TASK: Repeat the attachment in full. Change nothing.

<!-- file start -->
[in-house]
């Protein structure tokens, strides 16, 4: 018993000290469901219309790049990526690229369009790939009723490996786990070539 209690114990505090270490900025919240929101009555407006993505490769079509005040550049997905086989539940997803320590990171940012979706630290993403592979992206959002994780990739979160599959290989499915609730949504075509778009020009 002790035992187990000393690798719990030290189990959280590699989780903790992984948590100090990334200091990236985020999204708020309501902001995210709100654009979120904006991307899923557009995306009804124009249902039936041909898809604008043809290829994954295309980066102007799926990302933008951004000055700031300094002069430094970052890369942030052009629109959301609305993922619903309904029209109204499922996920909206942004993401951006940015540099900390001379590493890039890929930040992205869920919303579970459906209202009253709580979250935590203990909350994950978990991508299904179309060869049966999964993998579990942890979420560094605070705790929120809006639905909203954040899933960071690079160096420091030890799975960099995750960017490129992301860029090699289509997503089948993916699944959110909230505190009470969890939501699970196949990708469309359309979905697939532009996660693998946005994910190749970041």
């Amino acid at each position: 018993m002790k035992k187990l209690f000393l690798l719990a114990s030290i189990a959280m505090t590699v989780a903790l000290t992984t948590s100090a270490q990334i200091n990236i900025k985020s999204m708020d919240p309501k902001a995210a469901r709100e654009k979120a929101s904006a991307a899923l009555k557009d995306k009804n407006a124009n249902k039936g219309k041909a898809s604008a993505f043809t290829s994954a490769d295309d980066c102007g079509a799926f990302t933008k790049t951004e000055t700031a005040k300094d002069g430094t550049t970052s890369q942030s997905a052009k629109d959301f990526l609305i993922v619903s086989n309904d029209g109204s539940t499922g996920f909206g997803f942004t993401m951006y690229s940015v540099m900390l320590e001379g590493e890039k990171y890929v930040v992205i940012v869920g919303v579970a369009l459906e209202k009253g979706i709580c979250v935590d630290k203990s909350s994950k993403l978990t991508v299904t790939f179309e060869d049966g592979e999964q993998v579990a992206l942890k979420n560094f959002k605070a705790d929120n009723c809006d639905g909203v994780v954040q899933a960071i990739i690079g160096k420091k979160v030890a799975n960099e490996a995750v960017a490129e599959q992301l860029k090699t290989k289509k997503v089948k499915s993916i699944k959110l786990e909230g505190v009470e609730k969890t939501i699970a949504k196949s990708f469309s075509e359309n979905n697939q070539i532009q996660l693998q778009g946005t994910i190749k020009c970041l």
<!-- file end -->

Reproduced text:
[in-house]
């Protein structure tokens, strides 16, 4: 018993000290469901219309790049990526690229369009790939009723490996786990070539 209690114990505090270490900025919240929101009555407006993505490769079509005040550049997905086989539940997803320590990171940012979706630290993403592979992206959002994780990739979160599959290989499915609730949504075509778009020009 002790035992187990000393690798719990030290189990959280590699989780903790992984948590100090990334200091990236985020999204708020309501902001995210709100654009979120904006991307899923557009995306009804124009249902039936041909898809604008043809290829994954295309980066102007799926990302933008951004000055700031300094002069430094970052890369942030052009629109959301609305993922619903309904029209109204499922996920909206942004993401951006940015540099900390001379590493890039890929930040992205869920919303579970459906209202009253709580979250935590203990909350994950978990991508299904179309060869049966999964993998579990942890979420560094605070705790929120809006639905909203954040899933960071690079160096420091030890799975960099995750960017490129992301860029090699289509997503089948993916699944959110909230505190009470969890939501699970196949990708469309359309979905697939532009996660693998946005994910190749970041």
């Amino acid at each position: 018993m002790k035992k187990l209690f000393l690798l719990a114990s030290i189990a959280m505090t590699v989780a903790l000290t992984t948590s100090a270490q990334i200091n990236i900025k985020s999204m708020d919240p309501k902001a995210a469901r709100e654009k979120a929101s904006a991307a899923l009555k557009d995306k009804n407006a124009n249902k039936g219309k041909a898809s604008a993505f043809t290829s994954a490769d295309d980066c102007g079509a799926f990302t933008k790049t951004e000055t700031a005040k300094d002069g430094t550049t970052s890369q942030s997905a052009k629109d959301f990526l609305i993922v619903s086989n309904d029209g109204s539940t499922g996920f909206g997803f942004t993401m951006y690229s940015v540099m900390l320590e001379g590493e890039k990171y890929v930040v992205i940012v869920g919303v579970a369009l459906e209202k009253g979706i709580c979250v935590d630290k203990s909350s994950k993403l978990t991508v299904t790939f179309e060869d049966g592979e999964q993998v579990a992206l942890k979420n560094f959002k605070a705790d929120n009723c809006d639905g909203v994780v954040q899933a960071i990739i690079g160096k420091k979160v030890a799975n960099e490996a995750v960017a490129e599959q992301l860029k090699t290989k289509k997503v089948k499915s993916i699944k959110l786990e909230g505190v009470e609730k969890t939501i699970a949504k196949s990708f469309s075509e359309n979905n697939q070539i532009q996660l693998q778009g946005t994910i190749k020009c970041l």